I received a bit of a drubbing on Pharyngula yesterday, due to my post about Mohammad Fares, an Islamist warrior in Syria who accidentally had his head cut off the other week by an allied band of terrorist rebels. The noggin-choppin’ fundies thought they had caught a pro-government fighter.
Indiscriminate cruelty and slaughter has long been a way of life for these types. I guess I’m supposed to be sad when it becomes a way of death for them too, but for once I’ll nod along in agreement with Jesus, who is said to have stated the inevitability of violence begetting violence pretty succinctly: “He who lives by the sword shall die by the sword.”
Mohammed Fares was another Islamist boil on the ass of humanity. It’s an unpleasant procedure, but boils need to be lanced. Or beheaded — same thing.
PZ Myers is displeased:
So now we’re supposed to celebrate brutal murder and bloody mutilation, as long as the right guy was murdered and mutilated. …
No. The dead man might have been the most evil creature on the planet, a terrible, awful person who would have spread more terror if he’d lived, but let’s not dehumanize people by calling them diseases and asking for more death and using the Bible to justify violence.
I’m an atheist, but not, I suppose, a Humanist — at least not if Humanism is about “stressing the potential value and goodness of all human beings,” as the definition has it. Temperamentally, I’m closer to Christopher Hitchens and Bill Maher than I am to Myers or even our very own Hemant Mehta.
Admittedly, all babies start out on the same moral playing field. But if, 30 years later, one of them has turned into a serial killer named Mohammed Fares, and another has joined Doctors Without Borders, I don’t think that I’m morally obligated to show them both the same level of respect and consideration. Nor will I mourn them the same way if they die.
The people who think I went too far in my post about the decapitation … I wonder what their thoughts were the day Mohammad Atta died. Were they as shocked and saddened by his death, and the deaths of his 18 brethren, as they were by the deaths of the 2,977 innocent victims? If not, they can perhaps take that to its logical conclusion; that might help answer where I’m coming from.
(Side note: Am I really, in PZ’s words, “using the Bible to justify violence”? I thought that with the line “Live by the sword, die by the sword,” Jesus didn’t mean “Go kill each other indiscriminately”; rather, it’s a reminder that violence has a karmic way of eventually destroying the perpetrator.)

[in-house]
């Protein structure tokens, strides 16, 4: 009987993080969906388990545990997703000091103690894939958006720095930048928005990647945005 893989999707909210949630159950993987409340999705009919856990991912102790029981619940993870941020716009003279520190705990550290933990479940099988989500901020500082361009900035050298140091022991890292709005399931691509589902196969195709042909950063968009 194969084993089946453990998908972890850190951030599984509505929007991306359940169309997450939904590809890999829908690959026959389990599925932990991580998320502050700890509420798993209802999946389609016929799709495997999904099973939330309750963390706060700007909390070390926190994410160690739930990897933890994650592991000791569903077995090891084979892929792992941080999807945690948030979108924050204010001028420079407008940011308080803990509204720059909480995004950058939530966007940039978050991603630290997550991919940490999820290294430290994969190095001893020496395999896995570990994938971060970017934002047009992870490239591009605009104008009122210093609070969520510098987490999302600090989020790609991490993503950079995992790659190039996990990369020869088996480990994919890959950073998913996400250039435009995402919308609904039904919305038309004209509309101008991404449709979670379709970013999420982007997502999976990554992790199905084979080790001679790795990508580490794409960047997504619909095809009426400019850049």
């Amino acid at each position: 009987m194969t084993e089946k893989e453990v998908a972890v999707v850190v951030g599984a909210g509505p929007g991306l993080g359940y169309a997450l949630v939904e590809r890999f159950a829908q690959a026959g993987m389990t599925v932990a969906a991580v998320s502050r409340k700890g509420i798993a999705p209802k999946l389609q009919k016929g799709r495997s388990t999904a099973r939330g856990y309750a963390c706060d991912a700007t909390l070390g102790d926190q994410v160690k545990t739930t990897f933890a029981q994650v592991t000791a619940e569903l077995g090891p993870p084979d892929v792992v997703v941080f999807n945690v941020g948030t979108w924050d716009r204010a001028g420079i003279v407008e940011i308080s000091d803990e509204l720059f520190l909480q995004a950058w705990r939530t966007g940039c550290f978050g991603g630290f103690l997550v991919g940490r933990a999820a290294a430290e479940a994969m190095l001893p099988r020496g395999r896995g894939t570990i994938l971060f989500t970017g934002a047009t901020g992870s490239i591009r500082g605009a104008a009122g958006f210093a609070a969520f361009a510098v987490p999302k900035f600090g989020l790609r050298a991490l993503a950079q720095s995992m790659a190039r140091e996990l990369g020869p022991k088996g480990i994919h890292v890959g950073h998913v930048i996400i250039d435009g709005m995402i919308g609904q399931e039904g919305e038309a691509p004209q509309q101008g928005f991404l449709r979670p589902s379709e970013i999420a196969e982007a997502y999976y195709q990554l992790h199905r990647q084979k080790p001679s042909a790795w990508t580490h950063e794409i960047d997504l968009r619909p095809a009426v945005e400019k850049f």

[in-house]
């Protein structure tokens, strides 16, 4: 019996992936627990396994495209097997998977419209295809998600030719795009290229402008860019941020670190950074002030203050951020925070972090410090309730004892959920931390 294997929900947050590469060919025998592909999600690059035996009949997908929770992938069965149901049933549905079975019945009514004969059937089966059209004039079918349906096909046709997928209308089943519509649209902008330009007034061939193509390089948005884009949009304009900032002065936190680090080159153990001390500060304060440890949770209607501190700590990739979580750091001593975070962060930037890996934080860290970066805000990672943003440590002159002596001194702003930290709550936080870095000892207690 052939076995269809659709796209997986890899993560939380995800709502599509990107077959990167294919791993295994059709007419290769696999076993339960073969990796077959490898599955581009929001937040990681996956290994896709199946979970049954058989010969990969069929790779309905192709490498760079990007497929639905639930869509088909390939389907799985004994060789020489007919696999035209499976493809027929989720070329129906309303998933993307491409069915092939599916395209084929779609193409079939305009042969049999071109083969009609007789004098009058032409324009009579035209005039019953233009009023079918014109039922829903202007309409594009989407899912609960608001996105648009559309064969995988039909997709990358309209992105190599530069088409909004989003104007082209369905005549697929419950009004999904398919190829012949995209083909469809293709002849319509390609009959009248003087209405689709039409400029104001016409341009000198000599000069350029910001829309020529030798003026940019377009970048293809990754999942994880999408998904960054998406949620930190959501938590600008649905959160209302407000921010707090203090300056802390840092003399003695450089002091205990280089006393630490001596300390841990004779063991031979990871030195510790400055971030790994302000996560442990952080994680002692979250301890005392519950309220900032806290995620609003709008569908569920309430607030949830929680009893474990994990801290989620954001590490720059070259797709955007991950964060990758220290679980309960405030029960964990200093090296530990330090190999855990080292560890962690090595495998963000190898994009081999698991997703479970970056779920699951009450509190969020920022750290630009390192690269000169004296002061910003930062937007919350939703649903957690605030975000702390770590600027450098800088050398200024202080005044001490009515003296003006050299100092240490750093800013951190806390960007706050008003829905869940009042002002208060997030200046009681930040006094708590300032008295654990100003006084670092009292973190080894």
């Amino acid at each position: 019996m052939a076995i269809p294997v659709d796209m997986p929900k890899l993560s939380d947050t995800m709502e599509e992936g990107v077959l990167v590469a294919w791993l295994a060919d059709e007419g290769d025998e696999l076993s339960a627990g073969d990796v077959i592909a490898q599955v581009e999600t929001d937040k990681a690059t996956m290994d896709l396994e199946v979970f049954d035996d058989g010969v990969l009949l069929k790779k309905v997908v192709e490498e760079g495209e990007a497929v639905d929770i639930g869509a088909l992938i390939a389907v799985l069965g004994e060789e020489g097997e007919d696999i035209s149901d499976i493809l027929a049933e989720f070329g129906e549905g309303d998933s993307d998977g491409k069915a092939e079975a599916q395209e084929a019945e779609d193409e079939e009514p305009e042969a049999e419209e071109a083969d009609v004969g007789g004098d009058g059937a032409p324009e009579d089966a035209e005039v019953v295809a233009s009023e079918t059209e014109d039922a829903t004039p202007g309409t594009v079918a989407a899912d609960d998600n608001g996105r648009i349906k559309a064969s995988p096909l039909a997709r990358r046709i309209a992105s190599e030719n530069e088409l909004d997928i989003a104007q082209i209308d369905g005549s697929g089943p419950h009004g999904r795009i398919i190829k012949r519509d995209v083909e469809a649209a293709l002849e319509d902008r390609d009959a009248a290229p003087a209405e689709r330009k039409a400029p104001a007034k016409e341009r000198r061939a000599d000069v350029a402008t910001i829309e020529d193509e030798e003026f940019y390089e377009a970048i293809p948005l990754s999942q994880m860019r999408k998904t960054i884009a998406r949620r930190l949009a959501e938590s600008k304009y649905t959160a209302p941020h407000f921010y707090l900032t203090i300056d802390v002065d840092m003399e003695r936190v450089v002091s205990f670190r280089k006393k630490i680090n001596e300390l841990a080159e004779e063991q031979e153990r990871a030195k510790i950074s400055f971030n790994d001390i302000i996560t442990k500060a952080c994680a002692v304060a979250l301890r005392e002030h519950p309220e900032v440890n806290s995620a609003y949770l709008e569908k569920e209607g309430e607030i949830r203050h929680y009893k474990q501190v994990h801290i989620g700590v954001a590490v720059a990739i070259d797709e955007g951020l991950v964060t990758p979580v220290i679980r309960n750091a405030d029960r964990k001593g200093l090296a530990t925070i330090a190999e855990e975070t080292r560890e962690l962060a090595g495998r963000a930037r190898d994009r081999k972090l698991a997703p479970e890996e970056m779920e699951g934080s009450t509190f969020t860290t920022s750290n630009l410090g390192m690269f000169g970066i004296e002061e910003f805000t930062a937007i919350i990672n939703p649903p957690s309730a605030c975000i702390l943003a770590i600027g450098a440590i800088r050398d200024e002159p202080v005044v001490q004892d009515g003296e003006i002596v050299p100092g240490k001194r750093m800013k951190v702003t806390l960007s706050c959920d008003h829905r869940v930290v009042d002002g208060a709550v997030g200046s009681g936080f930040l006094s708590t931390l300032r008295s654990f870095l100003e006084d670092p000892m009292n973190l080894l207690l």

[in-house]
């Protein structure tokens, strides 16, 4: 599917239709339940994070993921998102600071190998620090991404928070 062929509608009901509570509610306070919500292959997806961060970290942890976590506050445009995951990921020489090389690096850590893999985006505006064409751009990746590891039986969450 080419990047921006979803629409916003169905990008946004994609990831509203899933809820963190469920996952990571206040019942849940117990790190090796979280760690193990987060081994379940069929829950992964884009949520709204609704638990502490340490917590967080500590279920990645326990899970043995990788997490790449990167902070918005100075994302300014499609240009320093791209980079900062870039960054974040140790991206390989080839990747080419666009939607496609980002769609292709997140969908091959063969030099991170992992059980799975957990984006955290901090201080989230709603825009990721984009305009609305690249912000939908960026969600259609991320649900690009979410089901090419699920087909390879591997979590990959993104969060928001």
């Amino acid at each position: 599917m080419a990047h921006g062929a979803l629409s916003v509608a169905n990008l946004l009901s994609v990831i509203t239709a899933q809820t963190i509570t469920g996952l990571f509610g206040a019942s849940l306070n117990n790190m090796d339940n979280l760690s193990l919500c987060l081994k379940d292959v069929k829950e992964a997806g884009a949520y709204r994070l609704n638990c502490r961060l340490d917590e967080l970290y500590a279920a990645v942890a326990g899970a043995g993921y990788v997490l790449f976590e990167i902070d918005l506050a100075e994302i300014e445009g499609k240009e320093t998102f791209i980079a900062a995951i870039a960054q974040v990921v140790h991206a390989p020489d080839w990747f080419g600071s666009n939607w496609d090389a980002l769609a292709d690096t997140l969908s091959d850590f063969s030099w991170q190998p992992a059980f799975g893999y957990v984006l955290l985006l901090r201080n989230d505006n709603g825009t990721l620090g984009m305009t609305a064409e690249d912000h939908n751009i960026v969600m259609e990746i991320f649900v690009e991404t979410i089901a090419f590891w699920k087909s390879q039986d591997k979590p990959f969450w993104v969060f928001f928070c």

As for the predictable but no less tiresome charge of Islamophobia, expressed in the Pharyngula comments — well, I do have a phobia of sorts. Turns out I am terribly allergic to faux-pious swine who do unspeakable things in the name of their chosen religion. If the perps happen to be Muslims, and their victims are other Muslims, as is so often the case, sadness and revulsion are typically the emotions that rush my consciousness. I have zero desire to see peaceful Muslims come to harm. But if, for a change, the victims are themselves the kind of death fetishists who habitually cut off the heads of ideological opponents, or who pump them full of lead while shouting that God is great, my tear ducts remain oddly unproductive.
In my post, I didn’t “celebrate” the death of a terrorist; I shrugged that I’m not losing sleep over it. One of my main transgressions seems to have been that I was observed to enjoy a tinge of public Schadenfreude. There’s also the impression that I’m not very “friendly” toward violent adherents of the One True Faith™ (whichever faith that happens to be). On both counts, I’m guilty as charged.
If all of that is insufficiently empathetic, my apologies. I’ll try harder next time to give a damn when a guy who served his God by years of maiming and murdering goes on to his great reward in the sky.
***UPDATE*** A kind reader sent me a link to a noteworthy post on Pharyngula. I guess this is how PZ Myers expresses his revulsion of celebrating a murder. He does love to occasionally fantasize about committing a bunch of them, though.
I think this is my favorite newspaper headline yet: Priest attached to party balloons vanishes in Brazil. Now you know what to bring to the next party at your local church: a lawn chair, a bunch of balloons, and a helium tank. I am imagining a day when every priest in the world stands smiling beneath a great happy bobbing collection of many-colored balloons, and they all joyously loft themselves up, up into the sky, joyfully drifting away before the winds until they are just a tiny speck and then … gone. It will be a miracle.
This will be my new dream. It will bring a smile to my face as I fall asleep.
And as long as I’m dreaming, I’ll imagine myself with an ultralight aircraft and a BB gun, buzzing above a great Sargasso of wind-gathered balloons.
It should probably be noted that the victim, Rev. Adelir Antonio de Carli, undertook the stunt to raise money for charity. He was also known for his human-rights work among the poor. Might it be safe to assume that Father De Carli didn’t spend his years on Earth butchering people — unlike Mohammad Fares?
What exactly did De Carli do to bring out PZ’s glee over his disappearance and death?
Also, I wonder whether PZ’s desire to kill clergy by picking them off with a BB gun is the best expression of the humanist values that he so rousingly espouses.